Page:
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Effect of slow breathing training for a month on blood pressure and heart rate variability in healthy subjects

Swarnalatha Nagarajan.


Background: Slow and deep breathing leads to an immediate decrease in blood pressure and increase in heart rate variability (HRV). Maximum HRV is reported during breathing at 0.1 Hz frequency (6 breaths/minute). In hypertensive patients, slow breathing at 0.1 Hz frequency has been shown to improve the arterial baroreflex sensitivity (BRS) and decrease the blood pressure.

Aims & Objective: This study was designed to see whether regular practice of slow breathing exercises will bring about changes in the HRV and blood pressure even during natural breathing in healthy participants.

Materials and Methods: Eight healthy participants performed slow breathing exercises at 6 breaths per minute, for 30 minutes daily for 4 weeks. Their respiratory rates, mean heart rate, standard deviation of the normal-to-normal RR intervals (SDNN) and mean arterial pressure (MAP) were compared before and after the 4 weeks of breathing exercise.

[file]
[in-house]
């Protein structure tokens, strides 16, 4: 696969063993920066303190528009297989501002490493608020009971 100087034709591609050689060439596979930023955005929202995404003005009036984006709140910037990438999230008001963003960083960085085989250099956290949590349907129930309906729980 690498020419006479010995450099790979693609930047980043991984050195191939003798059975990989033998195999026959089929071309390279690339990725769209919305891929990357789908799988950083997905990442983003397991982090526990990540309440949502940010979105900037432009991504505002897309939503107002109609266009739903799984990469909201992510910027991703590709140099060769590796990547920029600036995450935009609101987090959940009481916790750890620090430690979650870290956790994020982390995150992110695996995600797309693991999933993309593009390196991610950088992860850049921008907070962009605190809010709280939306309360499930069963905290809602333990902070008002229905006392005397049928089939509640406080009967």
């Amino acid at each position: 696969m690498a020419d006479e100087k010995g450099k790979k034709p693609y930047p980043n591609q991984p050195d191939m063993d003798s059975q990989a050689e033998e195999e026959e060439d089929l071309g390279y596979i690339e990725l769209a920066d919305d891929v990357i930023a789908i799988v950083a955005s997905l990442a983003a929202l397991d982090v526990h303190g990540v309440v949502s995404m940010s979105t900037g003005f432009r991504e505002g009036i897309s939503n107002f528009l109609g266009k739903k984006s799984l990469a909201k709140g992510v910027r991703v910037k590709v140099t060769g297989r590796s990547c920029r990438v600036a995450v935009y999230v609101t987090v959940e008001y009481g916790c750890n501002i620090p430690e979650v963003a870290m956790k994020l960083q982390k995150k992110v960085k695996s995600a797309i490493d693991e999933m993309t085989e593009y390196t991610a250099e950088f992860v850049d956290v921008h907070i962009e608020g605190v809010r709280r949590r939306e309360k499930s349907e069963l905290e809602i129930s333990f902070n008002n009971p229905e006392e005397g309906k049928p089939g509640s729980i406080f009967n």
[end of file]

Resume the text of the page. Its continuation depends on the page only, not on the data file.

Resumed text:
Results: The resting MAP decreased significantly from 82.33 ± 3.40 to 79.17 ± 3.64 mm Hg (P < 0.05), after the 4 weeks of respiratory training. The respiratory rates of the participants also showed a significant decrease (P < 0.01). Although there was an increase in the SDNN during supine rest, it was not statistically significant. Nevertheless, the SDNN during quiet standing increased significantly from 36.63 ± 4.44 to 46.25 ± 4.20 msec (P < 0.05). Training did not significantly change the mean heart rate.

Conclusion: This study shows that deep slow breathing training reduces the spontaneous respiratory rate and MAP while increasing the HRV during quiet standing in healthy participants.

Key words: Slow Breathing Training; Blood Pressure (BP); Respiratory Rate; Heart Rate Variability (HRV)

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